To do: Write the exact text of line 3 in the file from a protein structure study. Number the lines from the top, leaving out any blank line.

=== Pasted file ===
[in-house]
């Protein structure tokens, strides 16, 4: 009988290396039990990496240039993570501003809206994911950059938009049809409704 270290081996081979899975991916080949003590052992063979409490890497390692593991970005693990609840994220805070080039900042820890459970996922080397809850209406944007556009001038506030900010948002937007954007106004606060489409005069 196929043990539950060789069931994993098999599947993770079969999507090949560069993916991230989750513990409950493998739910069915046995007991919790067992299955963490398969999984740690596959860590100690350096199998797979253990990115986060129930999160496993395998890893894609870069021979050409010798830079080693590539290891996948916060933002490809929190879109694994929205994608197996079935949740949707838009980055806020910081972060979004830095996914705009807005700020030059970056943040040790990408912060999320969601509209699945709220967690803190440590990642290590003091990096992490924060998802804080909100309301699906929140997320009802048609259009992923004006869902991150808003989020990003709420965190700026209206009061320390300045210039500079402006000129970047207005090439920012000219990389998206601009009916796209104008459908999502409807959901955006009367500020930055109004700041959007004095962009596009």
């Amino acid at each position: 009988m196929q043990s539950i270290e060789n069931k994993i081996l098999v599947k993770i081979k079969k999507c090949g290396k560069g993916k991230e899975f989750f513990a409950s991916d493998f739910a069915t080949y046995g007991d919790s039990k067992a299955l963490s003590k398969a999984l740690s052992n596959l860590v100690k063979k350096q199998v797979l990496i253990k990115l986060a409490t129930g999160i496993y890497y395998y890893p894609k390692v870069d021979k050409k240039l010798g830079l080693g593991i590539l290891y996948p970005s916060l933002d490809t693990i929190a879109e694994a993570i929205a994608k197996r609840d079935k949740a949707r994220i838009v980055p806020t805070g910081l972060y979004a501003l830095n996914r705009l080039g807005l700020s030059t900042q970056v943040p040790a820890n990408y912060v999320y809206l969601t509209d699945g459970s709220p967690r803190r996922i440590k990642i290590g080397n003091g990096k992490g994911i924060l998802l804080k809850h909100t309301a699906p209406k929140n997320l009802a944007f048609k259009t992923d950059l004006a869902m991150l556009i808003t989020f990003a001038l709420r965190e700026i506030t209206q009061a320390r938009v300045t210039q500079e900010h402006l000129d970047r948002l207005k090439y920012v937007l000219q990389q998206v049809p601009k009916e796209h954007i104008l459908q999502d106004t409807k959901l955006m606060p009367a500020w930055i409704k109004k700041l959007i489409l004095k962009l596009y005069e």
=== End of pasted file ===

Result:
């Amino acid at each position: 009988m196929q043990s539950i270290e060789n069931k994993i081996l098999v599947k993770i081979k079969k999507c090949g290396k560069g993916k991230e899975f989750f513990a409950s991916d493998f739910a069915t080949y046995g007991d919790s039990k067992a299955l963490s003590k398969a999984l740690s052992n596959l860590v100690k063979k350096q199998v797979l990496i253990k990115l986060a409490t129930g999160i496993y890497y395998y890893p894609k390692v870069d021979k050409k240039l010798g830079l080693g593991i590539l290891y996948p970005s916060l933002d490809t693990i929190a879109e694994a993570i929205a994608k197996r609840d079935k949740a949707r994220i838009v980055p806020t805070g910081l972060y979004a501003l830095n996914r705009l080039g807005l700020s030059t900042q970056v943040p040790a820890n990408y912060v999320y809206l969601t509209d699945g459970s709220p967690r803190r996922i440590k990642i290590g080397n003091g990096k992490g994911i924060l998802l804080k809850h909100t309301a699906p209406k929140n997320l009802a944007f048609k259009t992923d950059l004006a869902m991150l556009i808003t989020f990003a001038l709420r965190e700026i506030t209206q009061a320390r938009v300045t210039q500079e900010h402006l000129d970047r948002l207005k090439y920012v937007l000219q990389q998206v049809p601009k009916e796209h954007i104008l459908q999502d106004t409807k959901l955006m606060p009367a500020w930055i409704k109004k700041l959007i489409l004095k962009l596009y005069e």